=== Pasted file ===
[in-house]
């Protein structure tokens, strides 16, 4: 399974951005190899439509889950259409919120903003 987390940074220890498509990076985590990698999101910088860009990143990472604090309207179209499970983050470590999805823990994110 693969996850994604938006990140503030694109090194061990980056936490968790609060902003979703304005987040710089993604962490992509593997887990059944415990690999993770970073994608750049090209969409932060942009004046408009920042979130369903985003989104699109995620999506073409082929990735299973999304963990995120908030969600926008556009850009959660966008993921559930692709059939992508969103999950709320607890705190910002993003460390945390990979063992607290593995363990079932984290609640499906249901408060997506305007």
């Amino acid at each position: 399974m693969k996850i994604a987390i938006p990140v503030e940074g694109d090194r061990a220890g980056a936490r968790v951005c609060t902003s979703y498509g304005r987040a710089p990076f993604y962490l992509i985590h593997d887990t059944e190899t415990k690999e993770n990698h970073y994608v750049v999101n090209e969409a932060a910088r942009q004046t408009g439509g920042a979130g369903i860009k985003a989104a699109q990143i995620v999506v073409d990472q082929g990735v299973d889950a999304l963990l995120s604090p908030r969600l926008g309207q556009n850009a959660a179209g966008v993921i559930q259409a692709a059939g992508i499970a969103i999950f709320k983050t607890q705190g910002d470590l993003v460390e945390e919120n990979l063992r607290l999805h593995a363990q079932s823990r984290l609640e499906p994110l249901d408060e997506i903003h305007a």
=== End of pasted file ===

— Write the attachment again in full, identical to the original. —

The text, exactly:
[in-house]
């Protein structure tokens, strides 16, 4: 399974951005190899439509889950259409919120903003 987390940074220890498509990076985590990698999101910088860009990143990472604090309207179209499970983050470590999805823990994110 693969996850994604938006990140503030694109090194061990980056936490968790609060902003979703304005987040710089993604962490992509593997887990059944415990690999993770970073994608750049090209969409932060942009004046408009920042979130369903985003989104699109995620999506073409082929990735299973999304963990995120908030969600926008556009850009959660966008993921559930692709059939992508969103999950709320607890705190910002993003460390945390990979063992607290593995363990079932984290609640499906249901408060997506305007």
């Amino acid at each position: 399974m693969k996850i994604a987390i938006p990140v503030e940074g694109d090194r061990a220890g980056a936490r968790v951005c609060t902003s979703y498509g304005r987040a710089p990076f993604y962490l992509i985590h593997d887990t059944e190899t415990k690999e993770n990698h970073y994608v750049v999101n090209e969409a932060a910088r942009q004046t408009g439509g920042a979130g369903i860009k985003a989104a699109q990143i995620v999506v073409d990472q082929g990735v299973d889950a999304l963990l995120s604090p908030r969600l926008g309207q556009n850009a959660a179209g966008v993921i559930q259409a692709a059939g992508i499970a969103i999950f709320k983050t607890q705190g910002d470590l993003v460390e945390e919120n990979l063992r607290l999805h593995a363990q079932s823990r984290l609640e499906p994110l249901d408060e997506i903003h305007a």